“I do the cooking, the cleaning. Before I moved in he said he kept his place very clean. It was a mess. It took me an entire day to wash the floors, the fridge. There was some kind of dairy product that had gone bad in the sink. That nearly made me sick. I bought groceries. He was supposed to buy some, but he hasn’t. We’re down to our last slice of bread.

“He doesn’t do anything, but make messes after I’ve cleaned up, and piss on the toilet seat. He said that if I’m concerned with the bed bugs he’ll share his bed with me. ‘No, thanks!’ I said. ‘I have no interest in sleeping with any man.’

He said, ‘Oh, Joy, I would never touch you. You don’t have to worry about that.’ I said, ‘I’ve heard that before.’

“I wish Chester would bathe more often. I have a shower every morning. He has one a week. All the guys are smelling a bit ripe now.

“I’ve heard from Rodent that Jake wants me to write to him. Why would I do that? I still love him, but I don’t have a death wish.

“I heard that Silver is at the Mission Hospice recovering.”

I said, “I know that he had an appointment with his doctor, last Thursday, to see about the swelling in his ankle. I haven’t seen him since.”

Joy said, “Chili may have to have both of her legs amputated. I’m so angry with her. I told her months ago to have the swelling in her knee taken care of. She’s been smashing cocaine into her arm and it’s become infected. The infection has spread to both legs as high as her hips.”

At noon I met my friendsat the curb near the park. Joy was waiting for her worker. We saw a Salvation Army van pass by and stop near the park. Joy walked over, but the van left before she arrived. Shortly after, her worker arrived. They were gone for about twenty minutes.

While Joy was away I talked to Jacques. He said, “I’m looking for a new apartment also. They raised my rent in June by three percent. It was $685., now it’s $710. I can’t afford that. I’ve had to cancel my cable. I tried to fix up an antenna using wire, but now I only get a few channels and they aren’t very clear. I saw an ad in this newspaper — on Donald Street I can get an antenna for $6.99. That’s not too bad if it works. I’m going to go there this afternoon to talk to them about it.”

“You’re going to miss living by Dow’s Lake.” I said.

“Yes, it’s a great bachelor apartment, but it has bed bugs. I’ve told the landlord about them, I suggested that he remove the carpet. It doesn’t matter what kind of floor is underneath. He isn’t interested in having it removed. I’m not paying $710. for a place with bed bugs. I hear that Chester has them too. They’re everywhere.

“I talked to Serge yesterday about us sharing a two bedroom apartment somewhere. He seemed interested, but today he isn’t here. I think he’s staying at his friend William’s place, while he is away. He has his own key.”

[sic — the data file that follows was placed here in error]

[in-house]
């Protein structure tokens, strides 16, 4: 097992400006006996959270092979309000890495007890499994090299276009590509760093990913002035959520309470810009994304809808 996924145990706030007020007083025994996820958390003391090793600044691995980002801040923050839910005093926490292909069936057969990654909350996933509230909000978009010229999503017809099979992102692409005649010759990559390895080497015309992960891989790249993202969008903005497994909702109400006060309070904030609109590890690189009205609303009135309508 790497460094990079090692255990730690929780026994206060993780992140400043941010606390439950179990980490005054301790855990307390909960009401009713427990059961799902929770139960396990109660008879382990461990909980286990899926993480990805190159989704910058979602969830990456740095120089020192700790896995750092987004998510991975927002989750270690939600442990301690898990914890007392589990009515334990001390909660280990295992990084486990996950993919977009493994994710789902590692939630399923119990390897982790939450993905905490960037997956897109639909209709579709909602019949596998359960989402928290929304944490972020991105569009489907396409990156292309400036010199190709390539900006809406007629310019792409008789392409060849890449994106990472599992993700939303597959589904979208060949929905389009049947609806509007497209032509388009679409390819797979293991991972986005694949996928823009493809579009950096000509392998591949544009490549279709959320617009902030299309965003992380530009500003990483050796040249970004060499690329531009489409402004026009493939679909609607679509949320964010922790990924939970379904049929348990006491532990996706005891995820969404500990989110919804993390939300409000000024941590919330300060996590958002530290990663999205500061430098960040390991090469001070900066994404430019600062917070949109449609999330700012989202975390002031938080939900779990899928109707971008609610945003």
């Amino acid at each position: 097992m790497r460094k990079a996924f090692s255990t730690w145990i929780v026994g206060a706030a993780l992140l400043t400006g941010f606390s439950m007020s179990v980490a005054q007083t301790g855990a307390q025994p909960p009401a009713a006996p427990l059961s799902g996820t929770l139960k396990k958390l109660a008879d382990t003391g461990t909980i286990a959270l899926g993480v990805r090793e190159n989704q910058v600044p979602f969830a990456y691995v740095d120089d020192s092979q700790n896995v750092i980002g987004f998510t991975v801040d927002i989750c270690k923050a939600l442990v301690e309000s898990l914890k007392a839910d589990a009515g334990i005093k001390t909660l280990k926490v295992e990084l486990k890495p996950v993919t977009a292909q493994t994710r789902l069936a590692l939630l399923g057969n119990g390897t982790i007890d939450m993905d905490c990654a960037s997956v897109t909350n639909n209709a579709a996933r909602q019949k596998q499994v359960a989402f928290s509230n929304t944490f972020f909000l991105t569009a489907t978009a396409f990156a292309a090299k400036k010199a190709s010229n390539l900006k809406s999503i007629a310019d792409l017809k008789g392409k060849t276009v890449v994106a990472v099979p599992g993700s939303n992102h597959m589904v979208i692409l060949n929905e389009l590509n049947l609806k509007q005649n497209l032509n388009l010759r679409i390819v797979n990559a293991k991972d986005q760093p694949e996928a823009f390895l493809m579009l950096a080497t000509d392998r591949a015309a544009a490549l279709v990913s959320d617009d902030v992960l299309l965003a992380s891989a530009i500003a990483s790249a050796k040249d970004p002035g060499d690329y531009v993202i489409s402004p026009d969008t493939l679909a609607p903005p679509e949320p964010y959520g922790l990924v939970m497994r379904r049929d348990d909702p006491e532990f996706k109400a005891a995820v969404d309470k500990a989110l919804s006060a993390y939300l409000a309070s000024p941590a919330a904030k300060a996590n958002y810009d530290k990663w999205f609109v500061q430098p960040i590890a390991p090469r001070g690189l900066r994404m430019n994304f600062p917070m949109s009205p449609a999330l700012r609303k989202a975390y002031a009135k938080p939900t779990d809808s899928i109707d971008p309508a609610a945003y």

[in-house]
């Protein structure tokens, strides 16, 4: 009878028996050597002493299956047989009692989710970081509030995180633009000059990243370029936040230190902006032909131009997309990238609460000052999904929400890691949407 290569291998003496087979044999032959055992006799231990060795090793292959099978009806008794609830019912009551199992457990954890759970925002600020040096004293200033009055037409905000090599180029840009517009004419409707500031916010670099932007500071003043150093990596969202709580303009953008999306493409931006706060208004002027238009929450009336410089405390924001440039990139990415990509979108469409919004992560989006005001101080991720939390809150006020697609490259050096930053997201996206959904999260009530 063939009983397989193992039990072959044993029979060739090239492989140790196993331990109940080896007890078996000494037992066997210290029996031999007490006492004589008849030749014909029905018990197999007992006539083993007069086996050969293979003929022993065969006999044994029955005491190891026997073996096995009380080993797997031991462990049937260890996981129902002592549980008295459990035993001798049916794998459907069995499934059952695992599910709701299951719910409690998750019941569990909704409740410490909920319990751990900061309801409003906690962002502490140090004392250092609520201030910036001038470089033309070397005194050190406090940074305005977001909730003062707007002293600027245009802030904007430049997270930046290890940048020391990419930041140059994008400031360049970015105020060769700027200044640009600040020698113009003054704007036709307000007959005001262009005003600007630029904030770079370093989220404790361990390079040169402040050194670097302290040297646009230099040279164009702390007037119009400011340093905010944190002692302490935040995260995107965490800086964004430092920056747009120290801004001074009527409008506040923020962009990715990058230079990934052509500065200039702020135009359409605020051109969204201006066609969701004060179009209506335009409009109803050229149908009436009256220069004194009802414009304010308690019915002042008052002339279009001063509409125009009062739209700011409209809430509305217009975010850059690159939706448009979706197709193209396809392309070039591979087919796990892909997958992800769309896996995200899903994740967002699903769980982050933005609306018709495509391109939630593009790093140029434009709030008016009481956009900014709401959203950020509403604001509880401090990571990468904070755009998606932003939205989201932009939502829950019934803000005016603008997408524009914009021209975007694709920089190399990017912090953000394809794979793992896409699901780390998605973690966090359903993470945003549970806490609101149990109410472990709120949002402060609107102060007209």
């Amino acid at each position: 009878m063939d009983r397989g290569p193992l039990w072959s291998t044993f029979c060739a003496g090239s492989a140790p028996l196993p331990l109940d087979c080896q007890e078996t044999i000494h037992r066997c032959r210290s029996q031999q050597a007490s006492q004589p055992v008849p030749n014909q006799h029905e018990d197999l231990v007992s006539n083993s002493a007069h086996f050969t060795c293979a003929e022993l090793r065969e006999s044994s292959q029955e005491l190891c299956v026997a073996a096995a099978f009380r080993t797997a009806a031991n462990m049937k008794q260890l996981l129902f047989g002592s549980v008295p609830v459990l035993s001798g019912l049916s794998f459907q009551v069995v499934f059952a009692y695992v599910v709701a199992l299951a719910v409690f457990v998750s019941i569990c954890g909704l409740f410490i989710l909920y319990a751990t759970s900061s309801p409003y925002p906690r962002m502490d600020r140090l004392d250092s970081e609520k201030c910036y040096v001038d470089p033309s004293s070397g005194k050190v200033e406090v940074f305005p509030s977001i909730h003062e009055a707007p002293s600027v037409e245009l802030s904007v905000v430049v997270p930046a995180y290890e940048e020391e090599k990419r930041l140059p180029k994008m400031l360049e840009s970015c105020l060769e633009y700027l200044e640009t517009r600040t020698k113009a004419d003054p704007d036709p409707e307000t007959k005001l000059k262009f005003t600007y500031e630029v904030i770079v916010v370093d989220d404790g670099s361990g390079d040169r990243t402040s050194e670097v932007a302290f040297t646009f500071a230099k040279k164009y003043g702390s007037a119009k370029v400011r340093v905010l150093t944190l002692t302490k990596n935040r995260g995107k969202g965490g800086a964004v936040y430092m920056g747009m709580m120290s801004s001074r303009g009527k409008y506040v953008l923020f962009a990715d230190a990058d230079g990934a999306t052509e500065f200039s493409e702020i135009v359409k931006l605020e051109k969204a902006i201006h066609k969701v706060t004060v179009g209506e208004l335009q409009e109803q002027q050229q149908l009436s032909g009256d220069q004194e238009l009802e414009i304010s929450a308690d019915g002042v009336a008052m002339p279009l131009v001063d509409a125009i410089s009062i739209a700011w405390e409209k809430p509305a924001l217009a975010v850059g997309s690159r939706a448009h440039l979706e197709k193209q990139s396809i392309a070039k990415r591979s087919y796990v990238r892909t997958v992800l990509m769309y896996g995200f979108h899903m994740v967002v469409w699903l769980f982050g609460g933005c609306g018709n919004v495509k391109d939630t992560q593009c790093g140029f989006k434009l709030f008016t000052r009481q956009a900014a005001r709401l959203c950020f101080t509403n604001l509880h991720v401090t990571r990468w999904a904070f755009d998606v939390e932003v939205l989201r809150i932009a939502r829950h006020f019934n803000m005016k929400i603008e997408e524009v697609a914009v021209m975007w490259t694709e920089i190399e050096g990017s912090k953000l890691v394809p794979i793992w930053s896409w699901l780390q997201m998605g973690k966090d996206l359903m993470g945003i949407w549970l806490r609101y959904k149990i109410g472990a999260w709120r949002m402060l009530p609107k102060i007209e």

When Joy came back she said, “That was a waste of time. I still can’t see a doctor until they get my identification sorted out. They’ve moved the viewing of the apartment to two o’clock tomorrow. At least that’s something to look forward to.”

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bwgroup

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4 September 2012,

Today is the first workday after the Labor Day, long weekend. I had a relaxing time at the lake and was anxious to hear any news from my friends. Metro was handing out newspapers as usual. “Good morning, Dennis. Did you have a good weekend?”

“It was great, Metro. How was yours?”

“Good! Are you hoping to see Joy this morning? I haven’t seen her. Maybe she’s still recovering from the weekend.”

I didn’t see her in her usual spot. I looked across the intersection for Silver, but his spot was vacant also. Pat was nowhere to be seen. I was surprised at how disappointed I felt. I wondered about the results of Silver’s appointment with his doctor. I wondered how Joy’s viewing of an apartment went on Friday. Even Shakes, who I sometimes see in the morning, is getting a new apartment. I wonder if he’s moved yet. Sleeping outdoors is so dangerous, I can’t help but worry. Hopefully I’ll see them at noon.

Sitting on the curb near the park, all alone, was Silver. “Hi,” I said, “How was the appointment with your doctor?”

“It was fine. He took some blood tests, but I won’t get the results until next week. I have another appointment for a week Thursday. He should be able to tell me something then. I showed him how swollen my ankles were. He didn’t tell me what was causing the swelling.”

“You were telling me that you had varicose veins, perhaps it’s a circulation problem.”

“That’s what I think it is, but I won’t know for sure until next week.”

“How are you sleeping?” I asked.

“I’ve been sleeping okay. I woke up at 6:30 this morning, did what I had to do, then went back to bed and slept for another couple of hours. I didn’t bother panning today.”

“How was your weekend?”

“It was quiet. My neighbor, Don and I ordered a pizza and watched some movies. That’s about all.”